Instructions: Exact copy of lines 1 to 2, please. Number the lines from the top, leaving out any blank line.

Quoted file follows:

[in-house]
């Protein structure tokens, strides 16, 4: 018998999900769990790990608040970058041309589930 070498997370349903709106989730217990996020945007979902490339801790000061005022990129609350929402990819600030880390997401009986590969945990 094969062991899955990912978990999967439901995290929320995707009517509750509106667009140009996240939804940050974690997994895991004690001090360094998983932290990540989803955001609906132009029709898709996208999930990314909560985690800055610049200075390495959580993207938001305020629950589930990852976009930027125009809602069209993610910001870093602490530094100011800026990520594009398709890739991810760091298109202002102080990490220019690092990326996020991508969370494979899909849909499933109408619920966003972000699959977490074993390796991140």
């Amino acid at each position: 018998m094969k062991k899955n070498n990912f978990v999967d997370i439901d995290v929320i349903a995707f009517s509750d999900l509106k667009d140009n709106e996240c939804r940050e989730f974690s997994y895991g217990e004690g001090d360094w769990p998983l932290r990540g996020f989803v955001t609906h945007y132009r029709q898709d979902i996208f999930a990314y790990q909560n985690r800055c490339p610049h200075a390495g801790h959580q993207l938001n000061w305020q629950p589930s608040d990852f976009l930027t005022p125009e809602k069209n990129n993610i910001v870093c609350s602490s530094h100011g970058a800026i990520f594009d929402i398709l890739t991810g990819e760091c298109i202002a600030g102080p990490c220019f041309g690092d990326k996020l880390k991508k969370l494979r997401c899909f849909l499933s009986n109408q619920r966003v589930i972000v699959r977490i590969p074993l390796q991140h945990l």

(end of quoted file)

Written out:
[in-house]
């Protein structure tokens, strides 16, 4: 018998999900769990790990608040970058041309589930 070498997370349903709106989730217990996020945007979902490339801790000061005022990129609350929402990819600030880390997401009986590969945990 094969062991899955990912978990999967439901995290929320995707009517509750509106667009140009996240939804940050974690997994895991004690001090360094998983932290990540989803955001609906132009029709898709996208999930990314909560985690800055610049200075390495959580993207938001305020629950589930990852976009930027125009809602069209993610910001870093602490530094100011800026990520594009398709890739991810760091298109202002102080990490220019690092990326996020991508969370494979899909849909499933109408619920966003972000699959977490074993390796991140």